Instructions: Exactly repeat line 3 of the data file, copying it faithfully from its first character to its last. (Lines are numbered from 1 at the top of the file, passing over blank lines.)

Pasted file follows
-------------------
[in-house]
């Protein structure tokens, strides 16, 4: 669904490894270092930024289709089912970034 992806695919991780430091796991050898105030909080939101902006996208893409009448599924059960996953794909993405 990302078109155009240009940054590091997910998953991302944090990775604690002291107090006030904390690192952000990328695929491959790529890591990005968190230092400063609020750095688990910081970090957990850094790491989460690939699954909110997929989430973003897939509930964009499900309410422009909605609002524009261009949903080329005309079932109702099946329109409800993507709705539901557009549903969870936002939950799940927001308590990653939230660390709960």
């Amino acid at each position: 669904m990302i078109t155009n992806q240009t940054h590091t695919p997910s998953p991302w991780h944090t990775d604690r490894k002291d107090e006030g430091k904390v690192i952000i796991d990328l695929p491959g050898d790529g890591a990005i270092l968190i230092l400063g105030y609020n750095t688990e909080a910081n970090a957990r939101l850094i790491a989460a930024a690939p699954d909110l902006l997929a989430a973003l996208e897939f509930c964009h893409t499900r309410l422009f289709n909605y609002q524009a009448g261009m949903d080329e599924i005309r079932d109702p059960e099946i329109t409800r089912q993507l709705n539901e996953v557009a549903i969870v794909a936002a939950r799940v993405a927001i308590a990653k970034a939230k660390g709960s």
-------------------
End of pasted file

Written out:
């Amino acid at each position: 669904m990302i078109t155009n992806q240009t940054h590091t695919p997910s998953p991302w991780h944090t990775d604690r490894k002291d107090e006030g430091k904390v690192i952000i796991d990328l695929p491959g050898d790529g890591a990005i270092l968190i230092l400063g105030y609020n750095t688990e909080a910081n970090a957990r939101l850094i790491a989460a930024a690939p699954d909110l902006l997929a989430a973003l996208e897939f509930c964009h893409t499900r309410l422009f289709n909605y609002q524009a009448g261009m949903d080329e599924i005309r079932d109702p059960e099946i329109t409800r089912q993507l709705n539901e996953v557009a549903i969870v794909a936002a939950r799940v993405a927001i308590a990653k970034a939230k660390g709960s």